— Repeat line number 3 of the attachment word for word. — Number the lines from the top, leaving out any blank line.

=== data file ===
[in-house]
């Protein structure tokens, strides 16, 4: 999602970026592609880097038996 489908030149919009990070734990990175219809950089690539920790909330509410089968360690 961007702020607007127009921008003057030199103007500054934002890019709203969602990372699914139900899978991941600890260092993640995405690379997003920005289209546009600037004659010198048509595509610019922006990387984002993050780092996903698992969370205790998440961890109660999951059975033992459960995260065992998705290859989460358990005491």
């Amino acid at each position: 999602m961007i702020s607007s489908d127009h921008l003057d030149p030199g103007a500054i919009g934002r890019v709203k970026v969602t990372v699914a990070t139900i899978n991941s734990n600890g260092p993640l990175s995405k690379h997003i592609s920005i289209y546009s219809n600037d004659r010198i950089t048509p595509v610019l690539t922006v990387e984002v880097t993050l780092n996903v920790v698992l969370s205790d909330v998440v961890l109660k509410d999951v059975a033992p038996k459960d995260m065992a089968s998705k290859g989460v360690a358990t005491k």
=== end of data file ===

């Amino acid at each position: 999602m961007i702020s607007s489908d127009h921008l003057d030149p030199g103007a500054i919009g934002r890019v709203k970026v969602t990372v699914a990070t139900i899978n991941s734990n600890g260092p993640l990175s995405k690379h997003i592609s920005i289209y546009s219809n600037d004659r010198i950089t048509p595509v610019l690539t922006v990387e984002v880097t993050l780092n996903v920790v698992l969370s205790d909330v998440v961890l109660k509410d999951v059975a033992p038996k459960d995260m065992a089968s998705k290859g989460v360690a358990t005491k």